I Am So Attached to this Dog!

This photo was taken on a recent fishing trip at Lake Arrowhead.  Callie loves to go fishing.  Actually, she loves just about everything at Lake Arrowhead, but she’s really in her element on our boat, cruising from fishing spot to fishing spot, sniffing my bass before I release them back into the lake, and roaming around the boat without her leash.

She’s a terrific fishing buddy.  She obviously loves being on the boat and letting her coat blow in the wind as we cruise around the lake.  She starts to get excited when she sees my fishing rod bend down from the weight of a fish.  She watches attentively while I net a fish and remove the hook.  (I release all the bass I catch.)  And she usually takes a sniff, or a lick, at my catch before I put it back in the lake.

I’ve had a lot of dogs, and, as you know, I wrote a book about Jamie Golden Retriever (“My Doggie Says…: Messages from Jamie”), but I’ve never had a dog that participates as much as Callie.  She’s part of the team, and she knows what she’s supposed to do every step of the way.  When we first get on our boat, Callie is on her leash — so she won’t dive into the lake and do one of her other favorite things — go for a swim.  But once she’s on the boat, the leash comes off.  It was easy to train her to stay inside the boat.  All it took was a couple of corrections when she started to climb up on the bow or the stern.  Now she roams freely on the boat, and she’s obviously proud to have so much freedom.

Some dogs would just be a “bump on a log.”  They might just go along for the ride, but not Callie.  She interacts and participates every step of the way.  She asks for fresh water if her water bowl is low.  She looks for a comfortable place to sit — or lie — sometimes in the sun, sometimes in the shade.  On a hot summer day, she will ask me to put up the bimini top, so she’ll have some shade to lie in.  When we leave one fishing spot for another, she looks for a place to sit beside me.  Sometimes, she’ll wait to climb up on the seat until I move a fishing rod or boat line out of the way.  Always interacting, and always extremely polite.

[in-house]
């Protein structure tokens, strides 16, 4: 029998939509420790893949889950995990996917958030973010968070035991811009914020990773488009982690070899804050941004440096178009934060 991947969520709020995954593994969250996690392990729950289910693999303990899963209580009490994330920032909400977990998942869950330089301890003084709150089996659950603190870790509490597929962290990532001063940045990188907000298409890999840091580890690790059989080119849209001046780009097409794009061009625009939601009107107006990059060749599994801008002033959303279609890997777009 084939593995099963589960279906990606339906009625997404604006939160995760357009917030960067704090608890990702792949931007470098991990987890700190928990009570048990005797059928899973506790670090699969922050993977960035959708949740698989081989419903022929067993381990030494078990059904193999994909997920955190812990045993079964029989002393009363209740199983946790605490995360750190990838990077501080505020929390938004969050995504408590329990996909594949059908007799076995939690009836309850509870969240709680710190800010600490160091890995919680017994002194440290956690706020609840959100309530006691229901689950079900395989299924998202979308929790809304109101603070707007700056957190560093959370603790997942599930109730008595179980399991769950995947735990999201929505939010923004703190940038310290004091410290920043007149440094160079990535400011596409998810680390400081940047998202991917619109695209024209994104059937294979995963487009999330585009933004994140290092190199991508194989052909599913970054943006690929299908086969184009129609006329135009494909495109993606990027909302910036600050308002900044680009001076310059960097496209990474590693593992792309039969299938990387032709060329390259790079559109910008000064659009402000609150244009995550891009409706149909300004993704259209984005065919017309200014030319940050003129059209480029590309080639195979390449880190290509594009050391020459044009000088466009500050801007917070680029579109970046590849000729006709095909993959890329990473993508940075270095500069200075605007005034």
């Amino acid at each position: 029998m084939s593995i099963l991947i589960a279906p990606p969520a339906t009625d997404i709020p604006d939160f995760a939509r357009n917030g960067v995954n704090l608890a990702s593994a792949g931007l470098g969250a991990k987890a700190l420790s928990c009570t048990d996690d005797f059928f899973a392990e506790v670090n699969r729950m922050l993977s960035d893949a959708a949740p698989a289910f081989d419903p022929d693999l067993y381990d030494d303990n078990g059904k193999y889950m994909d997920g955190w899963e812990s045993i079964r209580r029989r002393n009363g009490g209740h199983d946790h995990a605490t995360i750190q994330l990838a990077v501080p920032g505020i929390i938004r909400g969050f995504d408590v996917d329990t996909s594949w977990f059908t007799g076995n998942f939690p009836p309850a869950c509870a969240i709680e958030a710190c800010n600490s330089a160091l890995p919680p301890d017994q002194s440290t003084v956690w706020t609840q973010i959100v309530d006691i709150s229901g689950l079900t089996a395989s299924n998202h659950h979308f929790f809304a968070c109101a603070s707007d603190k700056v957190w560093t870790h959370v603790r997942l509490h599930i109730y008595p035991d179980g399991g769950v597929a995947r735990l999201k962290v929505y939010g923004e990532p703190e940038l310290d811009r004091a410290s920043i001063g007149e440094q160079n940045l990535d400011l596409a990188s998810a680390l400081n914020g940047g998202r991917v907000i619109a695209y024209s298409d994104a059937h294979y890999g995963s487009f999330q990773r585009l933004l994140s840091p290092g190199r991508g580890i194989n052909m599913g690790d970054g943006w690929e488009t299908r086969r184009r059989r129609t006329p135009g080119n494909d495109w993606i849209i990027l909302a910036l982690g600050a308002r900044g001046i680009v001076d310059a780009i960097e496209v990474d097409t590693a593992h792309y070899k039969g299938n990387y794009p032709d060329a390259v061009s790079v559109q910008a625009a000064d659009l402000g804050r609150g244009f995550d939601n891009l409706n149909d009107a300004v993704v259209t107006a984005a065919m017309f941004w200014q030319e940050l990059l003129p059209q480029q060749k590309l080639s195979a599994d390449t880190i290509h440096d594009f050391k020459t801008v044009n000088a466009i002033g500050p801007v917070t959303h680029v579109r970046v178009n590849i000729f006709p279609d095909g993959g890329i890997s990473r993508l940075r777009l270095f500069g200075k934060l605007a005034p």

If you follow this blog, you know  that Callie and I play soccer every day.  Here’s what that looks like.

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This has been an incredible bonding process.  Callie’s focus “comes and goes” during our soccer matches.  So I’ve had to learn how to adapt to, and “manage”, her focus and attention span.  Sometimes, Callie gets off to a hot start and then loses interest.  Sometimes, she has a difficult time getting started.  I’ve learned a few tricks about keeping her interest level up.  If she gets completely distracted (by eating grass, for example) it usually works to “stop” the game (literally, put the ball away) and then “start” it again.

We’ve gone through a couple of periods (a few days, perhaps) when Callie just didn’t seem very interested in playing soccer.  One thing I’ve noticed this summer, though, is that usually after a few days at Lake Arrowhead, she attacks the soccer game with more vigor than ever.  She’ll play for ten minutes without letup, answering my every kick with a “noser” — a “bonk” off her Golden Retriever nose.

As I try to tune into her energy levels, I’ve discovered that her “focus” sometimes reflects mine.  If I’m distracted and thinking about some work issue, Callie seems to lose interest.  If I work hard at staying “in the present” and staying focused on the game, she gets more “into it.”  It’s almost as if she is training me to stay focused and “in the moment.”  Is Callie my Zen-Dog Person Trainer?

My relationship with Callie goes far beyond fishing and soccer.  Callie is the most socially interactive dog I’ve ever been around.  She has several doggie boyfriends in the neighborhood, and, when she sees them coming, she gets very excited — wagging her tail and rushing to say “hello.”  But it’s not every dog; she’s selective.

Callie is the same with people.  If she sees a people friend, she either rushes to say “hi,” or she sits and waits for the person to catch up.   When she’s walking near, or on, the nearby golf course, Callie is always looking for greens keeper Jeff — or his red golf cart.  Jeff is probably Callie’s favorite person outside our family.  Because Callie is so friendly, I have made a lot of new friends — both dog friends and people friends.

One of the most endearing things that Callie does is to sit down beside me and “ask” me to scratch her throat and neck.  This can happen when I’m working in my office, watching TV, or sleeping soundly at 2:00 in the morning.  It doesn’t matter; I’m always glad to accommodate her request.  The message seems to be, “Just checking to make sure everything’s OK.”

This kind of #dogbonding has a spiritual and philosophical side to it.  It sure feels like Callie is helping me grow in a lot of different ways.

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